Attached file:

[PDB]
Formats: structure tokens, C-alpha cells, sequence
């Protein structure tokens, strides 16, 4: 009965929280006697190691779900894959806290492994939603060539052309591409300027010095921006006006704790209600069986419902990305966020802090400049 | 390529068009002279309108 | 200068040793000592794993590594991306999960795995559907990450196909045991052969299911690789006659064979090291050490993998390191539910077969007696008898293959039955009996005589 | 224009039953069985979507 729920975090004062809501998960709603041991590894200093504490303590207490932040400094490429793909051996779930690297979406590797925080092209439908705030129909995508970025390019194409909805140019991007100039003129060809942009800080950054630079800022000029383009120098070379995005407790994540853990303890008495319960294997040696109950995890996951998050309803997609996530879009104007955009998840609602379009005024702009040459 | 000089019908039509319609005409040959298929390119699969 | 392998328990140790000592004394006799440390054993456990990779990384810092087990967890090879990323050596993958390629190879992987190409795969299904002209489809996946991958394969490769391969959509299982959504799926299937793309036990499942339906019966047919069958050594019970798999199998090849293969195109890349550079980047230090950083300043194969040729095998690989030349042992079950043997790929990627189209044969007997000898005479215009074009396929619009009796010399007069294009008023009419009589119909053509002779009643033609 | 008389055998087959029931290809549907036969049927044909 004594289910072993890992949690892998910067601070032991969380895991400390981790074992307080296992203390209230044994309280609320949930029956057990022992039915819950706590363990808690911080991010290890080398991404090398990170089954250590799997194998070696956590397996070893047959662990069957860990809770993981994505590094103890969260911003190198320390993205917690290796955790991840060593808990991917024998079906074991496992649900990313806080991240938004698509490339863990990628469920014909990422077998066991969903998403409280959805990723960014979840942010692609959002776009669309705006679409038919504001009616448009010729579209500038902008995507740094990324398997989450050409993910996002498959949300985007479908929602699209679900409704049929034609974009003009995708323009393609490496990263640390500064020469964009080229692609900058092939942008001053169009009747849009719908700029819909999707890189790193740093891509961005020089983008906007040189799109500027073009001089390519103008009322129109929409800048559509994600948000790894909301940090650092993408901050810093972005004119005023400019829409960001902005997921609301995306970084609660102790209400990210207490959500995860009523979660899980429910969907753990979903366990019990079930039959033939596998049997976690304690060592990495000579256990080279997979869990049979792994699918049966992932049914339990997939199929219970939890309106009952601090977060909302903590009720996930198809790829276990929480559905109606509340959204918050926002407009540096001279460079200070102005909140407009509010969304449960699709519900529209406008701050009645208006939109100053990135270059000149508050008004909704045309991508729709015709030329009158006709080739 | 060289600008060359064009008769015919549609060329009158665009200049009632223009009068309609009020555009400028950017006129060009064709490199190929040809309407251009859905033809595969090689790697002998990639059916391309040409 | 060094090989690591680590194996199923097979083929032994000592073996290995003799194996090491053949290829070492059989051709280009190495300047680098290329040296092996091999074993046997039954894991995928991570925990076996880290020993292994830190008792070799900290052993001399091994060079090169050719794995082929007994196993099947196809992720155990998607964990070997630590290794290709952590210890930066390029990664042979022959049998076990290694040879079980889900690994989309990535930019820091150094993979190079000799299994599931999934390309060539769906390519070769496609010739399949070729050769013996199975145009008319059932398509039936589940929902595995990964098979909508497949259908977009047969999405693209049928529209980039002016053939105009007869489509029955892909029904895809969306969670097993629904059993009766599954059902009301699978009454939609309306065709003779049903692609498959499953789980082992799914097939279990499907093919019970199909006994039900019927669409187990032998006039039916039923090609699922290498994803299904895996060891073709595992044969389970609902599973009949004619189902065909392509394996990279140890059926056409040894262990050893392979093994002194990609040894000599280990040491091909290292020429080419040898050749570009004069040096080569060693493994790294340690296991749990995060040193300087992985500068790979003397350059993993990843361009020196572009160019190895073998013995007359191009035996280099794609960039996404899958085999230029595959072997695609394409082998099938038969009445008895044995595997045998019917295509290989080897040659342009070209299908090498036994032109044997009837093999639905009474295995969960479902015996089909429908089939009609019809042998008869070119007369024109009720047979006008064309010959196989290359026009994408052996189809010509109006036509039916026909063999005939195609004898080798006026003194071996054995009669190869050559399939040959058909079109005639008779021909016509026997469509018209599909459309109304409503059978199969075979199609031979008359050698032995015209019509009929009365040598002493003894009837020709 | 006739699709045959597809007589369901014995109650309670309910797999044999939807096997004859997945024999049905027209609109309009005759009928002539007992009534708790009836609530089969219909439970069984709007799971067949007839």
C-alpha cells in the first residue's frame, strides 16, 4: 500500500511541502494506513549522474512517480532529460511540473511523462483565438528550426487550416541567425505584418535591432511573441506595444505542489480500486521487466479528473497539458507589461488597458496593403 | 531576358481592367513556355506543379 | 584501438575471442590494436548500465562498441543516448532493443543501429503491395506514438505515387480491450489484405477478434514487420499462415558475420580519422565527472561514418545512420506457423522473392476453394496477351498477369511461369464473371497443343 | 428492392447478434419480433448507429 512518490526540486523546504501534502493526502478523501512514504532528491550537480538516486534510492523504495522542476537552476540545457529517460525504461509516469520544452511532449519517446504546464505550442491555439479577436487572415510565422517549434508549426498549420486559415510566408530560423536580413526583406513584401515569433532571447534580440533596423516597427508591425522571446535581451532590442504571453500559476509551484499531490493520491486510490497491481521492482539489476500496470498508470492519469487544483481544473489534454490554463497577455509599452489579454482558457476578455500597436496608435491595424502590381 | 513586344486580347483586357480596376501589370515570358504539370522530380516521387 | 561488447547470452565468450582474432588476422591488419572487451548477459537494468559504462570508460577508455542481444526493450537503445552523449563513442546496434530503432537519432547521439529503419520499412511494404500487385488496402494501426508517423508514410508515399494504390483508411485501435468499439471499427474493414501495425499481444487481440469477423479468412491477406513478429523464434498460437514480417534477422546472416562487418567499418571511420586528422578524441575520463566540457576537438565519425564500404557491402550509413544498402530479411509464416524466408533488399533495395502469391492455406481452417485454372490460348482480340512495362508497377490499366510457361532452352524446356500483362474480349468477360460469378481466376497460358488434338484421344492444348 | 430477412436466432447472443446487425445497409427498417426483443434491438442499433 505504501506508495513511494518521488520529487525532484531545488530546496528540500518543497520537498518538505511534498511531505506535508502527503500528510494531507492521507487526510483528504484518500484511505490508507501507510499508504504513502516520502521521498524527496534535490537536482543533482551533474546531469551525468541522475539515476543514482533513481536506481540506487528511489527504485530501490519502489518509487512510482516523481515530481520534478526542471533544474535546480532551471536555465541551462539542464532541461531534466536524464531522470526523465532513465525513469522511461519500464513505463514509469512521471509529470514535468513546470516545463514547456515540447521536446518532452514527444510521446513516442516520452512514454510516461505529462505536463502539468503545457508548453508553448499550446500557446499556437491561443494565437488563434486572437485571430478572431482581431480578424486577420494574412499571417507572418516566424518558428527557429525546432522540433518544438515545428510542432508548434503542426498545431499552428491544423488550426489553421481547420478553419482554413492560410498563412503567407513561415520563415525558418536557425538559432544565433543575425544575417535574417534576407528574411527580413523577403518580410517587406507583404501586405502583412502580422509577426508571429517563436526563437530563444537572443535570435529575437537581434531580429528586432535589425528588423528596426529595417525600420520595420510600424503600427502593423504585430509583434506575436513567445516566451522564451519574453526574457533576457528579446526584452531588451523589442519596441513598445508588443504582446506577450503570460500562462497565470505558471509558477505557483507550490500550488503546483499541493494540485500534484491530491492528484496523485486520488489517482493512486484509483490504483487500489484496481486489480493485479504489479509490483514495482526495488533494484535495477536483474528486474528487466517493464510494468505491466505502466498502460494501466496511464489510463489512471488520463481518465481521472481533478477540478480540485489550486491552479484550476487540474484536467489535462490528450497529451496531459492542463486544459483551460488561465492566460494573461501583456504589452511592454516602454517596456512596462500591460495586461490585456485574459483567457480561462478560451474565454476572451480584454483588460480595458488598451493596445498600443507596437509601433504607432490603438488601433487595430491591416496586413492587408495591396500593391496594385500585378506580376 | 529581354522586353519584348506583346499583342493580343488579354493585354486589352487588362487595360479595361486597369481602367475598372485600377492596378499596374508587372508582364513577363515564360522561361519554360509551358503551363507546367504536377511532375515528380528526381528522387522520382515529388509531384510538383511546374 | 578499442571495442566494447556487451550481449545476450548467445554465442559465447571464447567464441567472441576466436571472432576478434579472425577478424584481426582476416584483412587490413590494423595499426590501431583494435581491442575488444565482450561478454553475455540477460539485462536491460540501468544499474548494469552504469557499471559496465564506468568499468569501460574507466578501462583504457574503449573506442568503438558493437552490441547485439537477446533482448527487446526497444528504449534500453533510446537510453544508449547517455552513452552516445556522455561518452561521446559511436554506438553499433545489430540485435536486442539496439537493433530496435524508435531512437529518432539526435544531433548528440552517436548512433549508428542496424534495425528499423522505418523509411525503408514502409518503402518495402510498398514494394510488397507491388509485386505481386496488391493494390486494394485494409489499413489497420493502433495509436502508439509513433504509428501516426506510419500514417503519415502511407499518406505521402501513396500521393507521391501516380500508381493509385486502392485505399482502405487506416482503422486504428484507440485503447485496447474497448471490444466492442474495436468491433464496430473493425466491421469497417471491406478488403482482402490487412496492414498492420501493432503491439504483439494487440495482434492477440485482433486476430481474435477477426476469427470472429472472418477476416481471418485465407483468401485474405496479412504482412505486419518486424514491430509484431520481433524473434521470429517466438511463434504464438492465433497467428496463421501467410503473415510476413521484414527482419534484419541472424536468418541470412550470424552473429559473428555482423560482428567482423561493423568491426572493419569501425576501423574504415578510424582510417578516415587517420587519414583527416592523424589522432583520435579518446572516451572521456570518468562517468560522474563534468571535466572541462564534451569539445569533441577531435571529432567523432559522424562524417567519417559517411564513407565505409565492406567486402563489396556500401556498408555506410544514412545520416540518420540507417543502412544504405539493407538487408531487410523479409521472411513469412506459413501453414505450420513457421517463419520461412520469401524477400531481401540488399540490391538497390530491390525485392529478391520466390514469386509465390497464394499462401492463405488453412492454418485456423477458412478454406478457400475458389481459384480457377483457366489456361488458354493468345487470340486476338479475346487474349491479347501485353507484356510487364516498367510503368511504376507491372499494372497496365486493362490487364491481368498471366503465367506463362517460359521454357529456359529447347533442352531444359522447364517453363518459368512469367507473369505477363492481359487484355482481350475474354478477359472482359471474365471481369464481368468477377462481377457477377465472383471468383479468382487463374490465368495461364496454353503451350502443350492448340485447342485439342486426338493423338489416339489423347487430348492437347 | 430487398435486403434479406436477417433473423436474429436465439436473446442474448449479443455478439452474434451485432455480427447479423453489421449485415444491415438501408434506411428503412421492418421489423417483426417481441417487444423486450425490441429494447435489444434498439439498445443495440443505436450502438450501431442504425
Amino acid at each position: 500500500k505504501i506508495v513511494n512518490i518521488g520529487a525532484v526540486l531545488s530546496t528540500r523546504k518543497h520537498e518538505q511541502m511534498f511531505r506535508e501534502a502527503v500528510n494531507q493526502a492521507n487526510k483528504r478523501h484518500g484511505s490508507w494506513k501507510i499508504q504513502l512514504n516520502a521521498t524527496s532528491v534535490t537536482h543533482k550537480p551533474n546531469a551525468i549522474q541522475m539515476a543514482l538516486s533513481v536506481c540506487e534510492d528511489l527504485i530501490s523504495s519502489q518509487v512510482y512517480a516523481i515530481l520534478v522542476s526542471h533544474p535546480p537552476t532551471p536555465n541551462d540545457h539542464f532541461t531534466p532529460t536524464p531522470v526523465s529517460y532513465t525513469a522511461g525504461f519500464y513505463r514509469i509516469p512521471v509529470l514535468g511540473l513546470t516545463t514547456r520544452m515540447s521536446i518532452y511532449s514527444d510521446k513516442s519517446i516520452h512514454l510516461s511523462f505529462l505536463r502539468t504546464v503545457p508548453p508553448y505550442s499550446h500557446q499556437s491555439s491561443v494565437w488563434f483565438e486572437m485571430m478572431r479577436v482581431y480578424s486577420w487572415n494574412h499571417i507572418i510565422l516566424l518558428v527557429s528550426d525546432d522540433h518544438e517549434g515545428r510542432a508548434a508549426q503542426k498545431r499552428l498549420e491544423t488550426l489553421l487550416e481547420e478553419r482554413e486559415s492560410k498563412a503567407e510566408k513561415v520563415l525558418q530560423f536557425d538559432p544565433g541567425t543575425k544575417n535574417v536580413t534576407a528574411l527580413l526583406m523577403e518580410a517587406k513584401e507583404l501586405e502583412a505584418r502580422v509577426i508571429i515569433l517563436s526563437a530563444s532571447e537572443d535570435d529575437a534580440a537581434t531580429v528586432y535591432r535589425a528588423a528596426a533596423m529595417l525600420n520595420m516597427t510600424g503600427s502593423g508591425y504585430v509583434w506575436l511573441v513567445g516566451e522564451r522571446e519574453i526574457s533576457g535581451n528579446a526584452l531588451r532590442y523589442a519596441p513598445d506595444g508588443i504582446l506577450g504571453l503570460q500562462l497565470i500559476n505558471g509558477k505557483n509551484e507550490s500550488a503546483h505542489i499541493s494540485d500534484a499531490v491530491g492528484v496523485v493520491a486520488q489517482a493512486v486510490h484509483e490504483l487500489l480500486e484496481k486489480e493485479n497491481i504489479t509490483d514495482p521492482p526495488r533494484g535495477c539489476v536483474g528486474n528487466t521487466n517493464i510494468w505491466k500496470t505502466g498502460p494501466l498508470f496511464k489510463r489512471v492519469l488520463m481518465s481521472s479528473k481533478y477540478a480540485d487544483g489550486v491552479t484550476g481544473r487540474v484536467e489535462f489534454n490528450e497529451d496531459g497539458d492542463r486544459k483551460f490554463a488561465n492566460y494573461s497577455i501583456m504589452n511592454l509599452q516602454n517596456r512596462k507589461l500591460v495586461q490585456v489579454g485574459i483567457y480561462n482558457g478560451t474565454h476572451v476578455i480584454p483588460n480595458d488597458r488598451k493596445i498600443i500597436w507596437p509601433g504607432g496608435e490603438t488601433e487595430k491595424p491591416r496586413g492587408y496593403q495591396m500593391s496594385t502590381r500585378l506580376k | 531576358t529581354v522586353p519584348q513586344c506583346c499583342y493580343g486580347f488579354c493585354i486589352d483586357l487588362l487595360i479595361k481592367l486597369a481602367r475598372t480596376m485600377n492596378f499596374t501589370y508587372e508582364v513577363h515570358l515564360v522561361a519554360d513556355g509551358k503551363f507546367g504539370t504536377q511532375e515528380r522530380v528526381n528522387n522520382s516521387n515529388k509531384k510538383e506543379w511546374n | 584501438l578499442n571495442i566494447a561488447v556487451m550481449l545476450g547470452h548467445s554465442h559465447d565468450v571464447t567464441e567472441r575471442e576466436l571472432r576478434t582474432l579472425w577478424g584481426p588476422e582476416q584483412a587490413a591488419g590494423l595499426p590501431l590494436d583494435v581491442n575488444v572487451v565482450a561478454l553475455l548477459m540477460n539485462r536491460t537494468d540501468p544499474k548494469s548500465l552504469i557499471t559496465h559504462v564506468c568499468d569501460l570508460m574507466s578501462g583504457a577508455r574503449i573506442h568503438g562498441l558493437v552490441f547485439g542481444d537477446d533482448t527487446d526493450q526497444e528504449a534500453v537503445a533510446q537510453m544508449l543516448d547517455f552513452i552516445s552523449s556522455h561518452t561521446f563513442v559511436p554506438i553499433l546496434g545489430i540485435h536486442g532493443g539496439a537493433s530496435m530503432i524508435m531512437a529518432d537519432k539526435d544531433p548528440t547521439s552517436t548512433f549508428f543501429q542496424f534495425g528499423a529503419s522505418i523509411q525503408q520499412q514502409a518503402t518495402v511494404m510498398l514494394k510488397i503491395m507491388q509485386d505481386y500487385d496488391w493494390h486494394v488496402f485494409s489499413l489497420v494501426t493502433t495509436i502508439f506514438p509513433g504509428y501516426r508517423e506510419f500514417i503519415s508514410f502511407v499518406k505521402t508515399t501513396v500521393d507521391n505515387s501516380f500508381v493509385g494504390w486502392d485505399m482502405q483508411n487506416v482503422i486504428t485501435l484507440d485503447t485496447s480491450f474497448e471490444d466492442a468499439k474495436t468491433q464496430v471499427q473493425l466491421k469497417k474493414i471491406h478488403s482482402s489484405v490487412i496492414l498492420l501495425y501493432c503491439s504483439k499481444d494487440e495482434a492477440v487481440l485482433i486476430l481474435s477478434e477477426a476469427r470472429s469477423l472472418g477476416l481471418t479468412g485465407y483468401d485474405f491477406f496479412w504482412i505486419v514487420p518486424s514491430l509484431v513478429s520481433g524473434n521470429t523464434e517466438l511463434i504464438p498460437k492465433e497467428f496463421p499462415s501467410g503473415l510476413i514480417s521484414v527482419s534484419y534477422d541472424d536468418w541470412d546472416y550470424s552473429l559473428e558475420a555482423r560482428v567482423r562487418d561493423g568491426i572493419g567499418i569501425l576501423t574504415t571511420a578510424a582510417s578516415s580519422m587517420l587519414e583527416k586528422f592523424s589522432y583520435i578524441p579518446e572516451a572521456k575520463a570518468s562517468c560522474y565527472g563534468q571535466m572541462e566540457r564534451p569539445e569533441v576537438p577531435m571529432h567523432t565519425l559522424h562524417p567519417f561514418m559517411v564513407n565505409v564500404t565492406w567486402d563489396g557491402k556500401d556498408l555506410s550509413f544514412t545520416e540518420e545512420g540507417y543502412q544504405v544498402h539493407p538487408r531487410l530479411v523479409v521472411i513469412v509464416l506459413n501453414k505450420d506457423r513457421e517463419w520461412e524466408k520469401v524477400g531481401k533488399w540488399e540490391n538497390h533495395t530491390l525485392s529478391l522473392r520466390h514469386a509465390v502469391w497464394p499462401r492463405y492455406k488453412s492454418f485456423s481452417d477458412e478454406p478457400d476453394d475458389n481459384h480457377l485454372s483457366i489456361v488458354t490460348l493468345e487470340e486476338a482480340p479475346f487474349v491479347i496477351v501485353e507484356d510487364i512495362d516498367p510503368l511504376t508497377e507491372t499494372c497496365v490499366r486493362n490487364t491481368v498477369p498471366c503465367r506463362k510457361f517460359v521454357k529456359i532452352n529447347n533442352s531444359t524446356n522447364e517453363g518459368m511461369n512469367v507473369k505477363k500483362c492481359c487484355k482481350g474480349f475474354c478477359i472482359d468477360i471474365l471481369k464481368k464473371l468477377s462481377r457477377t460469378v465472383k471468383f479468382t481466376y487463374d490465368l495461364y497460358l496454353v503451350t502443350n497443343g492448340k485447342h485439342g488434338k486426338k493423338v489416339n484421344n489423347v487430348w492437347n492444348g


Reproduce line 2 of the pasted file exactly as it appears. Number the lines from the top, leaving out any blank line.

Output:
Formats: structure tokens, C-alpha cells, sequence